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St. Jerome said…. February 20, 2012

Posted by Tantumblogo in Basics, Dallas Diocese, Ecumenism, General Catholic, Interior Life, Lent, North Deanery, Saints, Tradition, Virtue.
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…..”it is rare to find a heretic that loves chastity.”  St. Thomas Aquinas said something similar.  Luther took a wife after dumping his vow of chastity and leaving the Church – in fact, his inability to remain chaste was a major reason for the formulation of his novel theology.  Calvin and Zwingli did the same.  Theodore Beza, Calvin’s successor, when a nasty snaggletoothed old man and asked what the benefits of his religion were, had his nubile 16  year old mistress brought in and said “this!” 

Coincidence, or is there a general truth in St. Jerome’s claims?  Lust is a powerful driver, one of the most powerful.  In this culture of out of control sexuality – where almost every single thing, no matter how innocent, often has sexual connotations applied to it – lust is quite possibly the number one driver in many people’s behaviors, at least on a micro-level.  So, in facing down the issue of contraception – which so greatly facilitates lust – the Church has its hands full.

The only way we’re going to be able to start to turn the culture around is by the witness of faithful Catholics.  And that witness must start with prayer and fasting on a personal level, prayer for the conversion of the culture, yes, but also our own conversion, so that we can carry a much greater practice of the virtues into the culture, and, with God’s Grace, start winning hearts to the Truth.  Christ said that the most pernicious evils can only be overcome by prayer and fasting.  I need to be alot better at the latter. 

Lent’s about to start.  There is so much worth praying and fasting over right now.  So many Catholics are confused and lost, awash in the mores of the culture and cut off from the Truth that Christ has given His Church.  So many think life is about pleasure and convenience, not sacrifice and self-denial.  Our Lord did not say “get your party on and follow me,” or “do what feels good and follow me,” He said “take up your cross and follow me.”  As I quoted Fr. Wathen saying, how do we know we’re following Jesus – by adhering to those Truths he has revealed through His Church.  That is the start.  Once we’ve bent our mind to accepting what the Church believes, then we must bend our will to the practice of the virtues, the chief of which is charity, glorious Charity.  A firm witness to the Faith coupled with prayer, mortification, and a great practice of charity will win souls over time.  It’s work we all must do – we can’t wait for a magic wand to be waved, or for the bishops to do something, anything finally – we must do the hard work of winning souls, because that is our calling.  That’s why we’re Catholics, born at this time and in this place.  We have a mission. We’ve got to live it.  Not for ourselves, not even for others, but for Him.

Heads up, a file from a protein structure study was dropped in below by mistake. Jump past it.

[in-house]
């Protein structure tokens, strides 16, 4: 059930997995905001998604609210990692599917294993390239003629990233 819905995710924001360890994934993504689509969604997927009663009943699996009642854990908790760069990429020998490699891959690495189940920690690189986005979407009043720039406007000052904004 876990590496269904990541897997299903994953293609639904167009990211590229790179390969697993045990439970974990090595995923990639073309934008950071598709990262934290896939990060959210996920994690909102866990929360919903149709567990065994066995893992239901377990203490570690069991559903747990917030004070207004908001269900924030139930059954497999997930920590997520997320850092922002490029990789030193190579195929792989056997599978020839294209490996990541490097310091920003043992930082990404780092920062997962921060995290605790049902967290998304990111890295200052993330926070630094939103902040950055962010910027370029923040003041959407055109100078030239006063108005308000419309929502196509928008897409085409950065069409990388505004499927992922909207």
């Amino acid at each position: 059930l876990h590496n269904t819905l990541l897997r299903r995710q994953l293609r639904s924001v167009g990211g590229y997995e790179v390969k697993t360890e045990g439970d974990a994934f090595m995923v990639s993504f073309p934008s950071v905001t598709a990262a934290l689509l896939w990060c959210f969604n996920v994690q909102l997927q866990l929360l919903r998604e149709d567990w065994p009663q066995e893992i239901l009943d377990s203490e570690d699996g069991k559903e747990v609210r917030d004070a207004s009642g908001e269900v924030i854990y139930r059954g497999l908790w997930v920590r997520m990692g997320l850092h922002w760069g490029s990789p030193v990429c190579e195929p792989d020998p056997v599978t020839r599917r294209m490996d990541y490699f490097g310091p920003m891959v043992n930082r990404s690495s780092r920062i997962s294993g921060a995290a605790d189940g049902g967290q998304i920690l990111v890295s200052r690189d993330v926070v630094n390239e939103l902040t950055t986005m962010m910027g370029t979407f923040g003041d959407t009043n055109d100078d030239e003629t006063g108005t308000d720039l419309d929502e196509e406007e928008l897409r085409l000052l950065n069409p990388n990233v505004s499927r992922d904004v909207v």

Wonderful resource for Catholic girls February 20, 2012

Posted by Tantumblogo in awesomeness, Basics, Dallas Diocese, General Catholic, Interior Life, Our Lady, Tradition, Virtue.
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My wife has complained at the seeming paucity of resources available for girls that are really and truly Catholic. There are a number of resources out there that claim to be, but my wife hasn’t been terribly impressed.  Well, she finally found a book that has much of what she’s looking for – good old fashioned guidance for girls on all manner of issues – faith, modesty, temperance, obedience, humility, piety – all the glorious feminine virtues that are laughed at and frankly hated by society.  All written by what was in his time a very well known, very faithful priest – Fr. Francis Xavier Lasance.  It’s the Catholic Girl’s Guide, and it’s available online for free on googlebooks!  Or, you can buy it from the Fraternity here.